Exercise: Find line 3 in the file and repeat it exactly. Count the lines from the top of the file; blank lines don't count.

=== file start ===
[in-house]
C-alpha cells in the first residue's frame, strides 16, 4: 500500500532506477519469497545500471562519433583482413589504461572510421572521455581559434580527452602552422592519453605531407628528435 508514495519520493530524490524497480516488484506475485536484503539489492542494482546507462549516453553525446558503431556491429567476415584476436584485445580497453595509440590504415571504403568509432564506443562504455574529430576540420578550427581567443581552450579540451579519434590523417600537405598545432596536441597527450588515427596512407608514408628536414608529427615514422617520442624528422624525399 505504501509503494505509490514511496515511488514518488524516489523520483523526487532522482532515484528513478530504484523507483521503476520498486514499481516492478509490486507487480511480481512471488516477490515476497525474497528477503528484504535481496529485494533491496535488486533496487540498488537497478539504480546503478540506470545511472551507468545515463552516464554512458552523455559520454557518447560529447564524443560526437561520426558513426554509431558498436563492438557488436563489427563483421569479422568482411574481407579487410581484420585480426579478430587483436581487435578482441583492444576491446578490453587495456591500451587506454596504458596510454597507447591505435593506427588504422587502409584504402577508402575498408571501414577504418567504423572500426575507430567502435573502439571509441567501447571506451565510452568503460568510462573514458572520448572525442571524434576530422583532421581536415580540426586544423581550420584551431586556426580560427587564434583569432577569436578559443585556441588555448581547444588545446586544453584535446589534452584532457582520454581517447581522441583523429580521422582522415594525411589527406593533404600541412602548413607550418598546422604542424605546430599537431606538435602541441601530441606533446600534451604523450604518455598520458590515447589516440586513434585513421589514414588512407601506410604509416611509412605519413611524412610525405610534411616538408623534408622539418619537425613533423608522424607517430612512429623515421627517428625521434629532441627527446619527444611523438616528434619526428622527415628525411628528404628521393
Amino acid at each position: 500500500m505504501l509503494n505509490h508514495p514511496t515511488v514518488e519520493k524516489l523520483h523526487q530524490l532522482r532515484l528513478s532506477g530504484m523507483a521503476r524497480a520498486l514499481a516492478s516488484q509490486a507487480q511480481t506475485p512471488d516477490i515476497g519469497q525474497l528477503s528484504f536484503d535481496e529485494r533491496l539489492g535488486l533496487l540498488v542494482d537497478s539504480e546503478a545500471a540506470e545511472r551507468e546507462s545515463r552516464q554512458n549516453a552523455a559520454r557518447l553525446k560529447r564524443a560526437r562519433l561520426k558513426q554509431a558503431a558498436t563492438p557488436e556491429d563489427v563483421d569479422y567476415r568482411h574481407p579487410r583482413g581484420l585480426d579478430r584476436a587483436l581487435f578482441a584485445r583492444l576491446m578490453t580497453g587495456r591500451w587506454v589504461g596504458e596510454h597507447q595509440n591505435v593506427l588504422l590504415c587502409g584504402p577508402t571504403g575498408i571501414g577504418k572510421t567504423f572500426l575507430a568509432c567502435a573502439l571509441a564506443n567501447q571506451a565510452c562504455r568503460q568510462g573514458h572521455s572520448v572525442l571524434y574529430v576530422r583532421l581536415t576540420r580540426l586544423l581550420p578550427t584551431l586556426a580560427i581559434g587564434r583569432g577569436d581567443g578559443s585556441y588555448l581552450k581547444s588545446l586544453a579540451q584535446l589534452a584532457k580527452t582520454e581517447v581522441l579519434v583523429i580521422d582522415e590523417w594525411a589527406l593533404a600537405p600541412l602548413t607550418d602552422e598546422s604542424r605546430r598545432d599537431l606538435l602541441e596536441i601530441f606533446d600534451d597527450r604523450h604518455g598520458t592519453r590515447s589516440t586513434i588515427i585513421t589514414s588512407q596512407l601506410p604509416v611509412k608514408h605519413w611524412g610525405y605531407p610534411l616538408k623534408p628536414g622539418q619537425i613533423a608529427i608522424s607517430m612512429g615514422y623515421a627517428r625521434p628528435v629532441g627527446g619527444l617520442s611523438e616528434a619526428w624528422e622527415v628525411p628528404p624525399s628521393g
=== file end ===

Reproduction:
Amino acid at each position: 500500500m505504501l509503494n505509490h508514495p514511496t515511488v514518488e519520493k524516489l523520483h523526487q530524490l532522482r532515484l528513478s532506477g530504484m523507483a521503476r524497480a520498486l514499481a516492478s516488484q509490486a507487480q511480481t506475485p512471488d516477490i515476497g519469497q525474497l528477503s528484504f536484503d535481496e529485494r533491496l539489492g535488486l533496487l540498488v542494482d537497478s539504480e546503478a545500471a540506470e545511472r551507468e546507462s545515463r552516464q554512458n549516453a552523455a559520454r557518447l553525446k560529447r564524443a560526437r562519433l561520426k558513426q554509431a558503431a558498436t563492438p557488436e556491429d563489427v563483421d569479422y567476415r568482411h574481407p579487410r583482413g581484420l585480426d579478430r584476436a587483436l581487435f578482441a584485445r583492444l576491446m578490453t580497453g587495456r591500451w587506454v589504461g596504458e596510454h597507447q595509440n591505435v593506427l588504422l590504415c587502409g584504402p577508402t571504403g575498408i571501414g577504418k572510421t567504423f572500426l575507430a568509432c567502435a573502439l571509441a564506443n567501447q571506451a565510452c562504455r568503460q568510462g573514458h572521455s572520448v572525442l571524434y574529430v576530422r583532421l581536415t576540420r580540426l586544423l581550420p578550427t584551431l586556426a580560427i581559434g587564434r583569432g577569436d581567443g578559443s585556441y588555448l581552450k581547444s588545446l586544453a579540451q584535446l589534452a584532457k580527452t582520454e581517447v581522441l579519434v583523429i580521422d582522415e590523417w594525411a589527406l593533404a600537405p600541412l602548413t607550418d602552422e598546422s604542424r605546430r598545432d599537431l606538435l602541441e596536441i601530441f606533446d600534451d597527450r604523450h604518455g598520458t592519453r590515447s589516440t586513434i588515427i585513421t589514414s588512407q596512407l601506410p604509416v611509412k608514408h605519413w611524412g610525405y605531407p610534411l616538408k623534408p628536414g622539418q619537425i613533423a608529427i608522424s607517430m612512429g615514422y623515421a627517428r625521434p628528435v629532441g627527446g619527444l617520442s611523438e616528434a619526428w624528422e622527415v628525411p628528404p624525399s628521393g